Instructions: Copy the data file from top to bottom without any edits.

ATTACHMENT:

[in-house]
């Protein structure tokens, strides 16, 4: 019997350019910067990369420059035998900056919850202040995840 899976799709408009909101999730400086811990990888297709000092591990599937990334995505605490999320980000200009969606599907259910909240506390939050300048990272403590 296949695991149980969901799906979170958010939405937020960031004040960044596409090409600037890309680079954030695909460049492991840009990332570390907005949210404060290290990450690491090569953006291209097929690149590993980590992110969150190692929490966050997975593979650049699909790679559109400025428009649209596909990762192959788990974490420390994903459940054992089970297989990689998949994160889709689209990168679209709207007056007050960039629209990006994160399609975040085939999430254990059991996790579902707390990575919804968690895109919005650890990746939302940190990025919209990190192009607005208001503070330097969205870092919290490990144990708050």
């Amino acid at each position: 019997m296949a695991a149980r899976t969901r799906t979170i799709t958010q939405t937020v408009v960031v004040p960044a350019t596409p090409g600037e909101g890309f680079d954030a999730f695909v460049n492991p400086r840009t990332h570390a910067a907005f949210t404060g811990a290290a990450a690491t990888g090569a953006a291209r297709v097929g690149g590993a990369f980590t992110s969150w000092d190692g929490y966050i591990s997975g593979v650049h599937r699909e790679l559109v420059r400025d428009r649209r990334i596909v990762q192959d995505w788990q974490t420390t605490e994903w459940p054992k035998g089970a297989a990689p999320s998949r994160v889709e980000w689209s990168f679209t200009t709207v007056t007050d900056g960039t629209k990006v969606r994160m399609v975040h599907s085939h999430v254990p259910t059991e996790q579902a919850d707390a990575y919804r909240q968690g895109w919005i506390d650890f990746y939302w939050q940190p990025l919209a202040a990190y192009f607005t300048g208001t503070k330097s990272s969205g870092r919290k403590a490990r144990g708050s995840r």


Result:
[in-house]
């Protein structure tokens, strides 16, 4: 019997350019910067990369420059035998900056919850202040995840 899976799709408009909101999730400086811990990888297709000092591990599937990334995505605490999320980000200009969606599907259910909240506390939050300048990272403590 296949695991149980969901799906979170958010939405937020960031004040960044596409090409600037890309680079954030695909460049492991840009990332570390907005949210404060290290990450690491090569953006291209097929690149590993980590992110969150190692929490966050997975593979650049699909790679559109400025428009649209596909990762192959788990974490420390994903459940054992089970297989990689998949994160889709689209990168679209709207007056007050960039629209990006994160399609975040085939999430254990059991996790579902707390990575919804968690895109919005650890990746939302940190990025919209990190192009607005208001503070330097969205870092919290490990144990708050």
């Amino acid at each position: 019997m296949a695991a149980r899976t969901r799906t979170i799709t958010q939405t937020v408009v960031v004040p960044a350019t596409p090409g600037e909101g890309f680079d954030a999730f695909v460049n492991p400086r840009t990332h570390a910067a907005f949210t404060g811990a290290a990450a690491t990888g090569a953006a291209r297709v097929g690149g590993a990369f980590t992110s969150w000092d190692g929490y966050i591990s997975g593979v650049h599937r699909e790679l559109v420059r400025d428009r649209r990334i596909v990762q192959d995505w788990q974490t420390t605490e994903w459940p054992k035998g089970a297989a990689p999320s998949r994160v889709e980000w689209s990168f679209t200009t709207v007056t007050d900056g960039t629209k990006v969606r994160m399609v975040h599907s085939h999430v254990p259910t059991e996790q579902a919850d707390a990575y919804r909240q968690g895109w919005i506390d650890f990746y939302w939050q940190p990025l919209a202040a990190y192009f607005t300048g208001t503070k330097s990272s969205g870092r919290k403590a490990r144990g708050s995840r």